People having their device searched have a ‘duty to assist’ NZ Customs. This means that if your device is locked or encrypted, you must give the Customs officer the information or assistance they need to gain access. Failing to do so may result in a fine of up to $5,000 and your device being held (until access can be granted through other means).

Information sharing

The Bill also deals with NZ Customs’ ability to share information through direct access agreements, disclosures to New Zealand government agencies and disclosures to international government agencies.[2]  NZ Customs wanted:

-       an expanded ability for the Chief Executive to enter into a direct access agreement with any other government agency for a broad range of functions;

-       a new power for the Chief Executive to disclose information to any other government agency; and

-       the extension of an existing power to disclose “any information” overseas without any requirement to consider the relevant risks of that disclosure such as human rights considerations.

During the select committee process, the Privacy Commissioner made submissions that the information sharing clauses presented significant privacy concerns – our written submission can be found here. In short, we said:

-       the expanded ability for the Chief Executive to enter into direct access agreements should be removed as this can already be facilitated through the AISA provisions in Part 9A of the Privacy Act;

-       the new power for the Chief Executive to disclose information to any other government agency should be removed. Information disclosure could already be achieved through either an AISA or the regulation making power found in the Customs and Excise Act. The Commissioner noted that entering into information sharing agreements such as those proposed, without ministerial oversight, represented an inappropriate delegation of power to the Chief Executive and would inappropriately intrude on the privacy of New Zealanders; and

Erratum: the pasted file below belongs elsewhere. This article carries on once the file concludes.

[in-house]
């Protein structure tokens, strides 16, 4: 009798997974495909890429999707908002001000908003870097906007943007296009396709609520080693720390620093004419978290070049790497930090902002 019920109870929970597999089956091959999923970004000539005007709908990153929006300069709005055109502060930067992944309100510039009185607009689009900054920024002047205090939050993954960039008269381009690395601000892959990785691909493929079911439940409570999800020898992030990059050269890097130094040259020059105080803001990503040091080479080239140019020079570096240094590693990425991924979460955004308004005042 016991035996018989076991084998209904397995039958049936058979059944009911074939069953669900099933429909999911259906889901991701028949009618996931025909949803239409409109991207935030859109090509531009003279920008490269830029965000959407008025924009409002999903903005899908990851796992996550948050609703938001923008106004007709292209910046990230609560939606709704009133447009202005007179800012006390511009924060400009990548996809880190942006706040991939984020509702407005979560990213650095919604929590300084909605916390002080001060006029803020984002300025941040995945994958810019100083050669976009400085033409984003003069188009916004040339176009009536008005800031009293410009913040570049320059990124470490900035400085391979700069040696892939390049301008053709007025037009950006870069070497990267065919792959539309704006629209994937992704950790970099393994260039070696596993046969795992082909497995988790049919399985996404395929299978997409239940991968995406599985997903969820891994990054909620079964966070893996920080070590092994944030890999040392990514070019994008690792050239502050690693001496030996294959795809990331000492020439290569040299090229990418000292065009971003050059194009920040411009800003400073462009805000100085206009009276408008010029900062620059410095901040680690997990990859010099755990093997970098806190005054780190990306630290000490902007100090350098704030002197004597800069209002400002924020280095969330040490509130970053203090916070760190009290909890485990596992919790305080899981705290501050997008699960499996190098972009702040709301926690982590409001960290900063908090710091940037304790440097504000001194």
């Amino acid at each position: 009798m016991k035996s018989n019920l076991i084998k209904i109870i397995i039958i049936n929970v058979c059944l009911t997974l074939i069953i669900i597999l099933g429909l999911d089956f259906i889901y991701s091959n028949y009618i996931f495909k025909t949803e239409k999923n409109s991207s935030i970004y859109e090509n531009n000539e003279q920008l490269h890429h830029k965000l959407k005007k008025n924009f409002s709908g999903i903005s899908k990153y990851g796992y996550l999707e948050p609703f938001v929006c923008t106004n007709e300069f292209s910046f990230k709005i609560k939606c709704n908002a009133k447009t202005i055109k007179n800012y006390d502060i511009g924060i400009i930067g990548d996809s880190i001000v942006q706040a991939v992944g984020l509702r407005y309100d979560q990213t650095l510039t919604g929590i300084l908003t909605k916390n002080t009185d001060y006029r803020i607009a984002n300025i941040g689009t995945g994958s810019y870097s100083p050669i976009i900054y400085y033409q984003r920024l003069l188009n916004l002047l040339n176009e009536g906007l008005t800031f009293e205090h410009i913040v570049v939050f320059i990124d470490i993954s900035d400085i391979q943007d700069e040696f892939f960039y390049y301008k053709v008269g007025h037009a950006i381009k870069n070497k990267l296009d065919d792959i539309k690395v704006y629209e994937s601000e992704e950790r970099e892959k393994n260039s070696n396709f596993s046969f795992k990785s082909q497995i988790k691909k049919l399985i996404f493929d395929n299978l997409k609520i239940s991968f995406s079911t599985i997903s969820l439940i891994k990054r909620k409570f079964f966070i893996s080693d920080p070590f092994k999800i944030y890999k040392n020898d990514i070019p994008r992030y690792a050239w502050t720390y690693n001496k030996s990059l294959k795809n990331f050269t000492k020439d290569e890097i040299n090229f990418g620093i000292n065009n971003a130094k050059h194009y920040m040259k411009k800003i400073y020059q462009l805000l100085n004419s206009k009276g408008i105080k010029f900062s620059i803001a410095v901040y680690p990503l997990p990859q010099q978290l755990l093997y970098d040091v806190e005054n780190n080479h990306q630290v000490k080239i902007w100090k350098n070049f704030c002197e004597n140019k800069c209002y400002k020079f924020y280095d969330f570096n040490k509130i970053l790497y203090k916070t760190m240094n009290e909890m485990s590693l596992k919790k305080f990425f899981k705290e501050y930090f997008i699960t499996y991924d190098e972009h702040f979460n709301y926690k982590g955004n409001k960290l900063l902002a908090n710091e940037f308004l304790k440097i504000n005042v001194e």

-       the extension of the power to share information overseas should be amended to restrict the information that Customs is able to disclose overseas, ensure adequate oversight and review of international information disclosures and require NZ Customs to consider the implications of the sharing such as torture or capital punishment. The Commissioner noted that NZ Customs collects a vast amount of sensitive information including political affiliation, sexual orientation and religion and that this could put persons at risk if shared with a less progressive country.

As a result of our submissions the Select Committee amended the Bill to provide for greater transparency and oversight of Customs information sharing. The amendments included:

-       agreements for direct access must be entered into by the Minister of Customs, specify why the accessing agency needs the information and how it will be accessed, have safeguards like audit and compliance regimes and proper procedures for access, use, disclosure and retention of information and require the Privacy Commissioner to be consulted on any new agreement;

-       the ability for the chief executive of NZ Customs to enter into a disclosure agreement with another agency is removed and reassigned to the Minister of Customs. The Privacy Commissioner is required to be consulted on any new agreement;

-       both the ability to enter into direct access agreements and disclosure agreements require the Minister to be satisfied of certain things, such as the reasonableness of the information to be accessed/shared and that there are adequate privacy safeguards;

-       international disclosure agreements can be reviewed at the request of the Commissioner.

We are grateful to Customs officials for their proactive engagement with our office and the constructive manner in which they approached our feedback.

The amendments to the power to search electronic devices and the information sharing provisions in the Bill are major improvements on the original draft and will help ensure that our borders can be properly protected while still protecting individual privacy. The Bill will be reported back for its Committee of the Whole reading in the House in 2018.  

* NB: Any technology aids used for an initial search must have completed a privacy impact assessment in consultation with the Privacy Commissioner.

Image credits:

Watching the watchers - Slane Cartoons

Customs logo via Wikimedia Commons.


 

[1] Clause 207

[2] Clauses 293, 294 and 297

Office of the Privacy Commissioner, New Zealand
Source: Blog
19 Dec 2017, 2:30pm AEDT

Highlights of APPA 48